Living and working in Dublin

We understand that relocating for a new job is a big decision. If you’re thinking about relocating to Dublin to work with RCSI, there are a number of services provided to ensure the relocation process is as smooth and stress-free as possible.

The following is useful information to be aware of, but more detailed, specific information and advice on all aspects of the relocation process can be provided by RCSI’s HR department. 

The Liffey Dublin

The Irish immigration authorities apply controls to all arrivals other than Irish and British citizens. Most visitors to the Republic of Ireland require valid visas – more information about this can be found here.

The standard short-term visa for tourism, business trips or studying is the ‘short-stay’ ‘C Visa’, for either single entry or multiple entries. The maximum stay under this visa is 90 days and this allows foreign nationals to travel to Ireland for up to 90 days for job-related activities, including:

  • Attending meetings
  • Negotiating or signing agreements or contracts
  • Working for 14 days or less

Visas must be applied for online through the Irish Naturalisation and Immigration Service Visa Portal at least eight weeks before the intended date of travel.

European Economic Area (EEA) and Swiss nationals are not required to hold work permits to live and work in the Republic of Ireland. Work permits are issued by the Employment Permits section of the Department of Business, Enterprise and Innovation (DBIE). 

To open a bank account in Ireland, applicants are legally obliged to provide:

  • Proof of identity (valid passport, driving licence, national identity card), and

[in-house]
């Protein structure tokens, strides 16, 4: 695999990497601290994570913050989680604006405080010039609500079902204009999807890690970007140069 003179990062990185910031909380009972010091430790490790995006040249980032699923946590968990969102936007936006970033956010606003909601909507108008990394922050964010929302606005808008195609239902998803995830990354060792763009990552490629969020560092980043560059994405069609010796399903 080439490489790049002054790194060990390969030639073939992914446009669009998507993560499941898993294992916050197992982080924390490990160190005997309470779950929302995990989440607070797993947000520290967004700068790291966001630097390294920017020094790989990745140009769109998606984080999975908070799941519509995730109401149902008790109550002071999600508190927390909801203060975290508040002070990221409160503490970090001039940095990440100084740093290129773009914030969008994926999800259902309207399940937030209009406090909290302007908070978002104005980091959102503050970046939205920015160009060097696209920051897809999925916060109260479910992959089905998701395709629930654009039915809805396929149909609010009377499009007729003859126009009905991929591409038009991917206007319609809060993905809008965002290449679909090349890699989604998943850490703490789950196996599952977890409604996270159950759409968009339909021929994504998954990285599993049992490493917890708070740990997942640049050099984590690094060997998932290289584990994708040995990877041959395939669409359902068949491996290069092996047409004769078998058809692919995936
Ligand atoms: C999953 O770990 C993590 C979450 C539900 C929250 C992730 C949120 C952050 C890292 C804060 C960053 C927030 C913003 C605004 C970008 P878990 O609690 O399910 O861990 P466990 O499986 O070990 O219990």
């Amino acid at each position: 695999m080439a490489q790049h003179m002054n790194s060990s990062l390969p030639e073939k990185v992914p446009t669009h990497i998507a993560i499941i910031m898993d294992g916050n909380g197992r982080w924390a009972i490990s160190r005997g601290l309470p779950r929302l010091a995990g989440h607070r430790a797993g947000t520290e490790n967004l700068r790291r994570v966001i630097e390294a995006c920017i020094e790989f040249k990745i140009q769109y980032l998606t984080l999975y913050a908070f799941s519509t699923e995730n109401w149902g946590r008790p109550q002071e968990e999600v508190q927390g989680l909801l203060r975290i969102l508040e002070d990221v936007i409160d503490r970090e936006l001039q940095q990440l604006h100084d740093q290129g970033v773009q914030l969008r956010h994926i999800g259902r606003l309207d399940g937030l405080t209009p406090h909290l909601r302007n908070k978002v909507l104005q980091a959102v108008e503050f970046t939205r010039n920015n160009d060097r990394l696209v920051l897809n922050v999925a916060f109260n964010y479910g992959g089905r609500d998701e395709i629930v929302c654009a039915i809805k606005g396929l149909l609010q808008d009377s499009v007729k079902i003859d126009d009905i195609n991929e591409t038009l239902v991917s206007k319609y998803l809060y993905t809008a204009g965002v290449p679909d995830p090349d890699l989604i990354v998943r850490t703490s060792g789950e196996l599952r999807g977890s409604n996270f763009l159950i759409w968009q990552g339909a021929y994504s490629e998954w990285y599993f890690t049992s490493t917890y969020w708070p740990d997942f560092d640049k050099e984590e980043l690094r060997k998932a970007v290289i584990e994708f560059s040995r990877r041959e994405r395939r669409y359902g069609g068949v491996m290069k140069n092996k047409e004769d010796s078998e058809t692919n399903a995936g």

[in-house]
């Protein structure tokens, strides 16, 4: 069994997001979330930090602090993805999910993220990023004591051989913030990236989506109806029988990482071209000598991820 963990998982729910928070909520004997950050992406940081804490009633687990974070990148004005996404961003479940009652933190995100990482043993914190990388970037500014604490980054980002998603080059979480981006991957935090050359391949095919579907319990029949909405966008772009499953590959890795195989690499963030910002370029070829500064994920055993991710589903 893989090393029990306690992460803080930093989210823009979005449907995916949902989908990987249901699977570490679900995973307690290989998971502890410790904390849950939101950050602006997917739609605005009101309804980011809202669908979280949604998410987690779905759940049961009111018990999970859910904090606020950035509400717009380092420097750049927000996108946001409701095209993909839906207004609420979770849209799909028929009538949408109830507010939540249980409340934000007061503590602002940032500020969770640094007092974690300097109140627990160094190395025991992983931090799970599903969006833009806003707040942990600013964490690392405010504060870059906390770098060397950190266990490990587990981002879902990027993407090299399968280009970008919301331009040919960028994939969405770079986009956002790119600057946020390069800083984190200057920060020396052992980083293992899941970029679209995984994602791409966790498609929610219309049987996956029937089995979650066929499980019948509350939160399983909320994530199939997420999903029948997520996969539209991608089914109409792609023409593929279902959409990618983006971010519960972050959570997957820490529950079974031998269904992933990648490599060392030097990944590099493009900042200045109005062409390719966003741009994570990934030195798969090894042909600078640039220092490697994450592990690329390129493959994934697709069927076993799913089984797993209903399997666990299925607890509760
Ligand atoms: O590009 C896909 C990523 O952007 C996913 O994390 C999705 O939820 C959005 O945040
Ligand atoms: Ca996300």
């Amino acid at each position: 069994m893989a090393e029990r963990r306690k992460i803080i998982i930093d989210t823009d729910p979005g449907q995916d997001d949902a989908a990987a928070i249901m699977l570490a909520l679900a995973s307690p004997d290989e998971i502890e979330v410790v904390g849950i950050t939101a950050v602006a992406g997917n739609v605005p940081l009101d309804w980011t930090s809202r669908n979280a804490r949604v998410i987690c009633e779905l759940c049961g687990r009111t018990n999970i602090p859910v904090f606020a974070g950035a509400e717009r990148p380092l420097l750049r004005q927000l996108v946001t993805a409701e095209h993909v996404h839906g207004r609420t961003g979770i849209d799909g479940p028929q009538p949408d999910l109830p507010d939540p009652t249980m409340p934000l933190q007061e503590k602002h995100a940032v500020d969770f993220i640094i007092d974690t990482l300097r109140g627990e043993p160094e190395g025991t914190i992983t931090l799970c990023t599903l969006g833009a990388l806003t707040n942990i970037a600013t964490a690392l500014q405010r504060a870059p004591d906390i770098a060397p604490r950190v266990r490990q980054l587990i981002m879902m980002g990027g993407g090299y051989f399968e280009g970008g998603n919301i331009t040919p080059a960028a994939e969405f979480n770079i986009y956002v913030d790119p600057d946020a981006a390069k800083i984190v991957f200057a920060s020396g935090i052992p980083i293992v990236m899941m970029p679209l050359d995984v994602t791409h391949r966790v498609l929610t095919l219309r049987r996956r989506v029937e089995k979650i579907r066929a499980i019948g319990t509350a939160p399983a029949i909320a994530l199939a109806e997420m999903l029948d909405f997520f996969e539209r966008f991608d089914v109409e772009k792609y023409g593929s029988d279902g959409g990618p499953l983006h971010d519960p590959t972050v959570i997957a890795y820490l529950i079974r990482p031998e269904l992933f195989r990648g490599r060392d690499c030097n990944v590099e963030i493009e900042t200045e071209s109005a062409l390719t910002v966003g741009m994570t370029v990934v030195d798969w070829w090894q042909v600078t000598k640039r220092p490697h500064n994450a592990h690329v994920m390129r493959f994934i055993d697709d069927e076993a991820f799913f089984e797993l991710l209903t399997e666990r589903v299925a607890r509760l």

• Proof of address (utility bill, correspondence with a financial institution). 

The standard lease arrangement is for 12 months. Deposits normally amount to the equivalent of one month’s rent and is held by the landlord for the period of tenancy. It will be refunded by the landlord, subject to any deductions for damages. Costs of utilities are not usually included in the rent and the tenant is responsible for payment of utilities consumed.

Newly arrived expatriates may have the option of living in an apartment or hotel while trying to source long-term accommodation. 

Ireland’s temperate climate means very few extreme weather conditions. A typical winter’s day is usually around 8°C, while the average summertime temperature is around 18°C. 

Dublin city centre is compact, making it easy to get just about anywhere you want to go on foot. The RCSI main campus is right in the heart of the city, just off one of the most famous parks in Europe, St Stephen’s Green, and is perfectly placed to offer the best possible access to the array of public transport options. 

The unit of currency is the euro (EUR), divided in to 100 cents. The following denominations are in circulation:

  • Notes: 5, 10, 20, 50, 100, 200, 500
  • Coins: 1, 2, 5, 10, 20 and 50 cents, 1 and 2 EUR 

Dublin has a multitude of eateries serving a variety of cuisines. Whether you’re looking for a quick bite or a hearty meal, many of the city’s best restaurants are within minutes from the RCSI city centre campus.

Dublin is a city full of culture and creativity. The city has nurtured some of the world’s most iconic musicians, artists and writers and also regularly attracts international talent for spell-binding performances.

Galleries and museums and live music venues are all a stone's throw away from RCSI. Art is everywhere in Dublin and while there are a wealth of galleries in the city centre, artwork is also proudly exhibited in cafés and new murals pop up around the city all the time.

For those interested in taking a break from the city, Dublin's dramatic coastline and rolling hills allow for a wealth of adventurous activities, from water sports to hillwalking and mountain biking.